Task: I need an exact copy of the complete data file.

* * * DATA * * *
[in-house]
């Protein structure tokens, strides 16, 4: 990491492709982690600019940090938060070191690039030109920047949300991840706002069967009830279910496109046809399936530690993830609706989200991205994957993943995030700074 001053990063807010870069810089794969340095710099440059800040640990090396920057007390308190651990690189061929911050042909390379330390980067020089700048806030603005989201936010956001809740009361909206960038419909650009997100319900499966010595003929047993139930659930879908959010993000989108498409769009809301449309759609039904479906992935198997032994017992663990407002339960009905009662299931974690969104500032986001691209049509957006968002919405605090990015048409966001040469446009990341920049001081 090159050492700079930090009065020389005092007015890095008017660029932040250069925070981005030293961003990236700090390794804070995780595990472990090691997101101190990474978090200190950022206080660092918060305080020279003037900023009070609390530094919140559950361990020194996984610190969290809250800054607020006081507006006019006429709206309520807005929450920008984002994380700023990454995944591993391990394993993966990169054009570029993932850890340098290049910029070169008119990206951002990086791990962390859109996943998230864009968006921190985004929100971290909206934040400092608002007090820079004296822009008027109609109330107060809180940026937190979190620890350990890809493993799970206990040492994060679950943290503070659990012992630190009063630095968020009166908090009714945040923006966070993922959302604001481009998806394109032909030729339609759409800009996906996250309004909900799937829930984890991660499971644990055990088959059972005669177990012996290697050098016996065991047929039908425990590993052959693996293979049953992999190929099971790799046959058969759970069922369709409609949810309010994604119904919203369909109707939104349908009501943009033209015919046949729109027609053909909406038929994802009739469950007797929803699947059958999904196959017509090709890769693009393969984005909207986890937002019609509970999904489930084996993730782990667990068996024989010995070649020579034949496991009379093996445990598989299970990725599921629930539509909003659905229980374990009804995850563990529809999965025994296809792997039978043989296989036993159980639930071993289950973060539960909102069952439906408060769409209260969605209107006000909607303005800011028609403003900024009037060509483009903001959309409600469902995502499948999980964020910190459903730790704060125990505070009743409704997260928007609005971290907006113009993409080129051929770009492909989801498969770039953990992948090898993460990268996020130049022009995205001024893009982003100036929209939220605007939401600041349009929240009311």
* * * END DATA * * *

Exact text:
[in-house]
């Protein structure tokens, strides 16, 4: 990491492709982690600019940090938060070191690039030109920047949300991840706002069967009830279910496109046809399936530690993830609706989200991205994957993943995030700074 001053990063807010870069810089794969340095710099440059800040640990090396920057007390308190651990690189061929911050042909390379330390980067020089700048806030603005989201936010956001809740009361909206960038419909650009997100319900499966010595003929047993139930659930879908959010993000989108498409769009809301449309759609039904479906992935198997032994017992663990407002339960009905009662299931974690969104500032986001691209049509957006968002919405605090990015048409966001040469446009990341920049001081 090159050492700079930090009065020389005092007015890095008017660029932040250069925070981005030293961003990236700090390794804070995780595990472990090691997101101190990474978090200190950022206080660092918060305080020279003037900023009070609390530094919140559950361990020194996984610190969290809250800054607020006081507006006019006429709206309520807005929450920008984002994380700023990454995944591993391990394993993966990169054009570029993932850890340098290049910029070169008119990206951002990086791990962390859109996943998230864009968006921190985004929100971290909206934040400092608002007090820079004296822009008027109609109330107060809180940026937190979190620890350990890809493993799970206990040492994060679950943290503070659990012992630190009063630095968020009166908090009714945040923006966070993922959302604001481009998806394109032909030729339609759409800009996906996250309004909900799937829930984890991660499971644990055990088959059972005669177990012996290697050098016996065991047929039908425990590993052959693996293979049953992999190929099971790799046959058969759970069922369709409609949810309010994604119904919203369909109707939104349908009501943009033209015919046949729109027609053909909406038929994802009739469950007797929803699947059958999904196959017509090709890769693009393969984005909207986890937002019609509970999904489930084996993730782990667990068996024989010995070649020579034949496991009379093996445990598989299970990725599921629930539509909003659905229980374990009804995850563990529809999965025994296809792997039978043989296989036993159980639930071993289950973060539960909102069952439906408060769409209260969605209107006000909607303005800011028609403003900024009037060509483009903001959309409600469902995502499948999980964020910190459903730790704060125990505070009743409704997260928007609005971290907006113009993409080129051929770009492909989801498969770039953990992948090898993460990268996020130049022009995205001024893009982003100036929209939220605007939401600041349009929240009311």